In their research article, posted in the journal eLife, Goard introduces his research by explaining that sophisticated sensorimotor decisions (e.g., using a traffic signal to guide future driving maneuvers, often requires mapping specific sensory features to motor actions at a later time. He also mentions that there lies the possibility that the connection between perception and action may involve other neural circuits besides simply the ventral and dorsal streams, which is a logical conclusion to reach when attempting to understand why we do what we do (Goard, Pho, Woodson, & Sur, 2016). The article also denotes several unresolved issues involved with turning a perception into an action, including the lack of clarity regarding the regions responsible for sensorimotor transformation, as well as the issues that lie in determining which region(s) is (are) responsible for maintaining task-relevant information between stimulus reception and an evoked response to the given stimulus. The article also elucidates the fact that, “although measurement of neural activity is an important first step toward defining task-related regions, the presence of neural activity does not prove that a given region plays a causal role in mediating behavior” (Goard et al., 2016). To that end, the researchers were curious as to whether the observed differences (i.e., of previous studies) in sustained neurological activity, implicated in the parietal and prefrontal cortical regions, during perceptual tasks is consistent with that described by previous theoretical models; or whether these differences could be attributed to another aspect of the task (Goard et al., 2016). In order to aid in clarifying the unresolved issues involved with perception, the researchers utilized a more comprehensive and technologically advanced approach; they theorized that the clarification could be accomplished by measuring and perturbing activity across sensory, parietal association, and distributed motor cortical regions during a visual-delayed-response task. Additionally, instead of using only ablation or only a neuropsychological approach to yield information about brain activity involved with perception, the researchers were able to use more advanced techniques, which were based upon recent optical inactivation approaches. Specifically, the aforementioned approaches were deemed the most apt for the experiment due largely to recent revelations regarding the effect of cortical inactivation of behavior being dependent on timing and whether the inactivation was bilateral or unilateral (Goard et al., 2016). Using chemically ablated mice as their test subjects, the researchers utilized an optogenetic approach, which involved inactivating bilateral cortical regions exhibiting task-related responses. In doing so, the researchers were able to determine the necessity of sensory, association, and frontal motor cortical regions during each stimulus, delay, and response of a memory-guided task. Simply put, the significance of their research rested in their conclusive determination that the visual and parietal areas were involved in perceiving the stimulus and transforming that into a motor plan (as explained in lesson 3), but only the frontal motor cortex is necessary for maintaining the motor plan over the delay period.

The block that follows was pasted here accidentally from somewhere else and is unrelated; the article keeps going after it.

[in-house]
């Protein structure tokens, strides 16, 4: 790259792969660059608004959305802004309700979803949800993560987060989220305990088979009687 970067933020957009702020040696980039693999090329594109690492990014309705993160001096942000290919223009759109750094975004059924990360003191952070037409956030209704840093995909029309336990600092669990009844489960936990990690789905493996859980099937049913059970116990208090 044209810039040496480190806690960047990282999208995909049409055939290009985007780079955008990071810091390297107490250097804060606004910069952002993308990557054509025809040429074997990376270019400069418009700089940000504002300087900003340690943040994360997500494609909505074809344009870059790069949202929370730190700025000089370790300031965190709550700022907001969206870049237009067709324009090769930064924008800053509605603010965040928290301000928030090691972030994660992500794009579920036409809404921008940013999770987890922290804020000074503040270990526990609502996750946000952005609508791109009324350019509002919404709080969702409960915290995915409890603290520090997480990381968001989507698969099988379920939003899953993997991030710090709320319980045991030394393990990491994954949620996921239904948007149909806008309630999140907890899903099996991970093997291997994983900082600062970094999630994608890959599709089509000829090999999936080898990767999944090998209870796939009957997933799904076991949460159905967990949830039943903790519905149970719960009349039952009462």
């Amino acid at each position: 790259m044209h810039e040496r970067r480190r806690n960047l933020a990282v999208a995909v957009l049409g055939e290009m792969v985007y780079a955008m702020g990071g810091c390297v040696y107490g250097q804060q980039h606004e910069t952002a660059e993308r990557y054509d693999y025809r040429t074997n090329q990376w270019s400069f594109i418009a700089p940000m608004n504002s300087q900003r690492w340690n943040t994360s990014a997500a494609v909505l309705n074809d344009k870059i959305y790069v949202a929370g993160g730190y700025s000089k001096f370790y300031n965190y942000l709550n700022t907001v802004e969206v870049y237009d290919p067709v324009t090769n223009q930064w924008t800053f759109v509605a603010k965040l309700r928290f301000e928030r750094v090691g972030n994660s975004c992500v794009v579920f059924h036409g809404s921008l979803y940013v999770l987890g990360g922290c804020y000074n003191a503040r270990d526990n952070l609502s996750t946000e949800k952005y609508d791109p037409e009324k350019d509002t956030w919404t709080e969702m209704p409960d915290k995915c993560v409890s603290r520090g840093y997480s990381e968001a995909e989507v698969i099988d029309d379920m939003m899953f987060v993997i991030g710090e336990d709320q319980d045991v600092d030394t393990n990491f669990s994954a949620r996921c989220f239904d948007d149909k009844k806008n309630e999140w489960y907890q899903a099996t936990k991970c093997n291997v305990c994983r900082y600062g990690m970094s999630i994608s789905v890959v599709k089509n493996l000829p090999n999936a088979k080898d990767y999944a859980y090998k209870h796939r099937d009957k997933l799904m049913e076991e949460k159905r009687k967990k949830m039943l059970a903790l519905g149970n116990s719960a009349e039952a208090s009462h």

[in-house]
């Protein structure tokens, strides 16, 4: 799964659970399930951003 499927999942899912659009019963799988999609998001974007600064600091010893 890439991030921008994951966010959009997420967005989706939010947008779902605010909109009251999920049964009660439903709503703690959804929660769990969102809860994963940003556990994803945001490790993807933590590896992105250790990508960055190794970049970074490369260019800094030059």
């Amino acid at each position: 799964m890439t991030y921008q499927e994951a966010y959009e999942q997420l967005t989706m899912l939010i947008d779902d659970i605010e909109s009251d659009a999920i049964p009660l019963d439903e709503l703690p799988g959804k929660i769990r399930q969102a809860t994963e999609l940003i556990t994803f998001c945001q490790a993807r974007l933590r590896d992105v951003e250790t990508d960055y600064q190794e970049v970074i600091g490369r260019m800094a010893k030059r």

The reason this research is particularly relevant and important in our understanding of human perception is that it was able to reveal a little bit more information about top-down processing. Moreover, by using more advanced techniques (i.e., optogenetics), characterized by the inactivation of neurons in a temporally precise manner by means of manipulating nerve cells with photons of light, the researchers were able to obtain a much more precise and accurate portrayal of what is going on in the brain when you use perceptual information (e.g., seeing a traffic light) to guide later motor action (e.g., hitting the brakes). In addition to the roles of the parietal and temporal lobes in our perceptually-based decisions, this study reveals evidence of perception being even more complex than originally thought.